ABSTRACT: People of all ages are increasingly consuming larger portions of food. Governments worldwide are involved in the regulation of many aspects of the food supply; however, policies and programs related to serving sizes for children vary or are not clearly communicated. This paper reviews U.S. federal and state government recommendations, policies, and laws related to serving size for children and suggests directions for future policy objectives and outstanding research needed to support the enactment of laws based on the best science. Specifically, this manuscript reviews federal dietary recommendations and requirements for nutrition programs, packaged food labels and restaurant menus; state regulation of retail environments and child care settings; food companies' self-regulatory options; and directions for future research and policy initiatives. The paper concludes that there are many opportunities for government to revise its policies and programs to better support healthy portion sizes for children and create a more transparent information environment to assist caretakers to do the same. Copyright © 2014. Published by Elsevier Ltd.
    Appetite 12/2014; 88. DOI:10.1016/j.appet.2014.12.003 · 2.69 Impact Factor
  • Source
    • "Among them, behavioral (e.g., smoking , nutrition, and exercise) and pathological (e.g., metabolic syndrome, type 2 diabetes, and dyslipidemia) factors can be pointed out. Epidemiological evidences have shown associations between dietary sugar-intake and increased risk for developing metabolic syndrome [4], type 2 diabetes [5], obesity [5] [6], and body adiposity [7], and the pathophysiology of these complications includes ectopic fat deposition with glucotoxic and lipotoxic actions [8]. To our knowledge there are few studies evaluating direct effects on LPO accessed by plasma MDA concentrations in humans. "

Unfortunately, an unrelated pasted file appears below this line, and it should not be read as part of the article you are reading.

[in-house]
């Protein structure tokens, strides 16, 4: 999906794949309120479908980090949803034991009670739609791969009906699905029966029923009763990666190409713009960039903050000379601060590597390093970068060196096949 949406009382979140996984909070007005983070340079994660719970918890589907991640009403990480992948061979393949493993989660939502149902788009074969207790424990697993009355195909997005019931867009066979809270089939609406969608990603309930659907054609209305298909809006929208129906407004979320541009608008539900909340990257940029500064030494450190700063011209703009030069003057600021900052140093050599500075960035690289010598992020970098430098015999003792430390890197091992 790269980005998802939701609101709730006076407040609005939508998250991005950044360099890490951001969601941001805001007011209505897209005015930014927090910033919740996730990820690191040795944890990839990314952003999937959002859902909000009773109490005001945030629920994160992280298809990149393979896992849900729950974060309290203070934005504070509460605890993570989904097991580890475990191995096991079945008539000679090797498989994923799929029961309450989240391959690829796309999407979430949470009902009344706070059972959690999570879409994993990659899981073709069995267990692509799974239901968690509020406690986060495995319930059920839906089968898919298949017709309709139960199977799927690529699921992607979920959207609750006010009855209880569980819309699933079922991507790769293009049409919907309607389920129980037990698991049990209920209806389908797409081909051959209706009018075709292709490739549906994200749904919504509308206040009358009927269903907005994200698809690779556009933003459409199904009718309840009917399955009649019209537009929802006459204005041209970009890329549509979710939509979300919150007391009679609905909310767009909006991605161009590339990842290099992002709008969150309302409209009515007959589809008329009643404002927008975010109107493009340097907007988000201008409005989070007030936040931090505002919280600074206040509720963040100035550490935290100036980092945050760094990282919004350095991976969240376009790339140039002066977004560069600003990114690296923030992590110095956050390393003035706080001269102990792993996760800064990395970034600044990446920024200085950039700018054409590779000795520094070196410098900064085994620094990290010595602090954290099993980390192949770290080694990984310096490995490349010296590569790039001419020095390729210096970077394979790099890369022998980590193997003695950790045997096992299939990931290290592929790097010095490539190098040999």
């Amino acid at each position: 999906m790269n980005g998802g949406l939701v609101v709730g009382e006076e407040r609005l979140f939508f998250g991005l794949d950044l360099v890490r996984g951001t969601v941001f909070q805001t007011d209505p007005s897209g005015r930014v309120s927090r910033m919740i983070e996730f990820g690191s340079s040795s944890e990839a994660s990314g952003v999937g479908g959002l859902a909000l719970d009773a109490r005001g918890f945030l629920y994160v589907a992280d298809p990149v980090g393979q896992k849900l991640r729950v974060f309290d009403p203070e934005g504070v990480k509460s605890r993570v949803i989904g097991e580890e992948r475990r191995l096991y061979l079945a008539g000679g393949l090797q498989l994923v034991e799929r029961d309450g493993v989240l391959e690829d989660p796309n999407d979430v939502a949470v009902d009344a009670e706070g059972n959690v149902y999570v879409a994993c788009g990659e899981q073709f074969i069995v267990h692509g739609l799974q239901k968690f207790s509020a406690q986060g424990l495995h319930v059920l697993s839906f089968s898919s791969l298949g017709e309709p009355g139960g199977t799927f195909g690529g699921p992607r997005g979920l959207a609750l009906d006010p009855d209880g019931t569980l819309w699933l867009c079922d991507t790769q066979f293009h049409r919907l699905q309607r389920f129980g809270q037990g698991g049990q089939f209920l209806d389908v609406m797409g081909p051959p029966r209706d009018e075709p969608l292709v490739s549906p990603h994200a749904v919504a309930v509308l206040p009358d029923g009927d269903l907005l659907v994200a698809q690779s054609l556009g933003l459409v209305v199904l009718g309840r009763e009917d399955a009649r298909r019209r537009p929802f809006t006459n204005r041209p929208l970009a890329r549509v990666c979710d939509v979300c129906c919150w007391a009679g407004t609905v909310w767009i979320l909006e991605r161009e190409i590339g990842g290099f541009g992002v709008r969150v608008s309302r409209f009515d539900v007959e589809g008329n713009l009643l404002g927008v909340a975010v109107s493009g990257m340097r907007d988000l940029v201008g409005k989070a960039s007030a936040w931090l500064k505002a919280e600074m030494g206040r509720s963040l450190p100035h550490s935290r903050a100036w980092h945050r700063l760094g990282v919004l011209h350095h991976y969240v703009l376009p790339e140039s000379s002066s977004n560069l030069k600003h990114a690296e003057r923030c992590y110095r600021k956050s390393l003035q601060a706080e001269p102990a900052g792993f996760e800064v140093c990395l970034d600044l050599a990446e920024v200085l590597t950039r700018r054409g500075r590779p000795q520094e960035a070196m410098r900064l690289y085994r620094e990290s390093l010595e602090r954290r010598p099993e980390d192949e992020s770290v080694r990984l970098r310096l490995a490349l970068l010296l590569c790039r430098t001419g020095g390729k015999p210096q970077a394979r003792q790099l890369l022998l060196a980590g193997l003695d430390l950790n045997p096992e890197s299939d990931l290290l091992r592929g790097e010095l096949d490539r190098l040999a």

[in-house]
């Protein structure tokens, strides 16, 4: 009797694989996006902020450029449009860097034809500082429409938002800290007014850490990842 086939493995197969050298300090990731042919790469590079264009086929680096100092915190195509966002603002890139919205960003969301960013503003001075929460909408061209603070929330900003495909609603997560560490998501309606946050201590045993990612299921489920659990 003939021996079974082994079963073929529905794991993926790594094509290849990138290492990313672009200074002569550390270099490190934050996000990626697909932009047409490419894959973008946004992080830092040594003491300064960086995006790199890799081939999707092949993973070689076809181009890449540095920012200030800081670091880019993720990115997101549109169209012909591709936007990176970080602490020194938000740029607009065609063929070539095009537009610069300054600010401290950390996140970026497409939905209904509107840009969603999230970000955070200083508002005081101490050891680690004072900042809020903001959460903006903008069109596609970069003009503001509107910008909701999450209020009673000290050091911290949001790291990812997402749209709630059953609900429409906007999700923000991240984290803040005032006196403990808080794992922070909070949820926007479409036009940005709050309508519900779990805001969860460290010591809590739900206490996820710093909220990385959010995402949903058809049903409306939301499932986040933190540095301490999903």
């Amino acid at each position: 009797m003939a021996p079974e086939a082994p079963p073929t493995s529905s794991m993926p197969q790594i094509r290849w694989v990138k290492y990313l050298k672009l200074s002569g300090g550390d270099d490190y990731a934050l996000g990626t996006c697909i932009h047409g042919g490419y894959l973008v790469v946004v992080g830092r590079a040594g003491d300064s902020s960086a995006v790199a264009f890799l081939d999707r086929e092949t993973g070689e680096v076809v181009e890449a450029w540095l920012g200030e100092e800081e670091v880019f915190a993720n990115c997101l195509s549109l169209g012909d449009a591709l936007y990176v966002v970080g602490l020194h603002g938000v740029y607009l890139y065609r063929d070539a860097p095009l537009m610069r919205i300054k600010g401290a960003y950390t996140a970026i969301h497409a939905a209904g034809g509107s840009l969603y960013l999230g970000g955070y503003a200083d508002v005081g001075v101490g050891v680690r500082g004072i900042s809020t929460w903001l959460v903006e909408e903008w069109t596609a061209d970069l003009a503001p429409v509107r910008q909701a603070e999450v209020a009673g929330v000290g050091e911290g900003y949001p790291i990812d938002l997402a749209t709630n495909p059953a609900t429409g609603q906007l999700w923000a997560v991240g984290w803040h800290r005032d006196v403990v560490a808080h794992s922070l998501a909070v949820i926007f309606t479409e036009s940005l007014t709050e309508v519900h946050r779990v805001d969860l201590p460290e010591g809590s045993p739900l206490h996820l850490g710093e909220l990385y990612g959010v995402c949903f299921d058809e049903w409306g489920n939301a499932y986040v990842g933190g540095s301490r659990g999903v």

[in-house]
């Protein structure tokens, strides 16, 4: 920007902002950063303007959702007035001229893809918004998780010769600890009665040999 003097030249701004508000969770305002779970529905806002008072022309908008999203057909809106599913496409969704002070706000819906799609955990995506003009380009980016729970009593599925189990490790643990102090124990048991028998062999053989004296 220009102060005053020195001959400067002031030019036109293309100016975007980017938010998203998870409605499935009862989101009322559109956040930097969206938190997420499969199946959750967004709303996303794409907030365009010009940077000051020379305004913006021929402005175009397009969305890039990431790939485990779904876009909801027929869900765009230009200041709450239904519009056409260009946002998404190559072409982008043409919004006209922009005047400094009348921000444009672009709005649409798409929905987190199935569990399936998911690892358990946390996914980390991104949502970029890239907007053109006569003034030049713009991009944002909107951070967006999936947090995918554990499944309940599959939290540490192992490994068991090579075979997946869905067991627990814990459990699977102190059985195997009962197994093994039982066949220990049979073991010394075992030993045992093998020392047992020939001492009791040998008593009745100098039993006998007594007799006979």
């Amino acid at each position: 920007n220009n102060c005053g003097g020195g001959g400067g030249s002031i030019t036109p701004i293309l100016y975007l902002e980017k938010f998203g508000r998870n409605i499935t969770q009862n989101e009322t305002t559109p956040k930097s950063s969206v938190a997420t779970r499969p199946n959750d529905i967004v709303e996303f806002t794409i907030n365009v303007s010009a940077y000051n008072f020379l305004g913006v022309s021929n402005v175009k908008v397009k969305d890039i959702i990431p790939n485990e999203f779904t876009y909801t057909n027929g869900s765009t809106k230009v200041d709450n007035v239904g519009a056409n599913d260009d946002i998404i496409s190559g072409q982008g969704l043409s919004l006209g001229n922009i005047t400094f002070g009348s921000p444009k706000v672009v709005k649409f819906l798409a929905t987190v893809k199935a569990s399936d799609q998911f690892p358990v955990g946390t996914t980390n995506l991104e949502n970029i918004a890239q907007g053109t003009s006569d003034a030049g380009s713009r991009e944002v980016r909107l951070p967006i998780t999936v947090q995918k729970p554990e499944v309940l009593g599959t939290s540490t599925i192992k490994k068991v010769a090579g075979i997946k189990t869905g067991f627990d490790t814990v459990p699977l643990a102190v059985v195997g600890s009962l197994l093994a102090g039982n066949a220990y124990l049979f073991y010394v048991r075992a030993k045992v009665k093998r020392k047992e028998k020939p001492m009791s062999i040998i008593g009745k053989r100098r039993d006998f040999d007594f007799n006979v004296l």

[Show abstract] [Hide abstract]
    ABSTRACT: This study aimed to elucidate the determinants of higher plasma malondialdehyde (MDA) in free-living adults. In a cross-sectional study we evaluated 148 free-living subjects (54 ± 11 years, 78% women) at high risk for or with metabolic syndrome (MetS). They were assessed by anthropometry and body composition, dietary intake, and clinical and laboratorial analysis. The analysis of plasma MDA was performed by HPLC, and concentration values were used to provide four groups according to percentile distribution. Subjects with higher plasma MDA showed higher prevalence of MetS and higher values of waist circumference (WC), glucose, triglycerides (TG), γ-glutamyltransferase (γ-GT), and higher energy intake. Multiadjusted logistic regression analysis identified as determinants of higher plasma MDA the altered values of WC and γ-GT followed by hypertriglyceridemia, hyperglycemia, insulin resistance, higher dietary sugar-intake, and presence of MetS. In conclusion, the glucolipotoxic state predisposed by the presence of MetS seems to be the major determinant of higher plasma MDA concentrations.
    Oxidative medicine and cellular longevity 06/2014; 2014:505368. DOI:10.1155/2014/505368 · 3.36 Impact Factor
Show more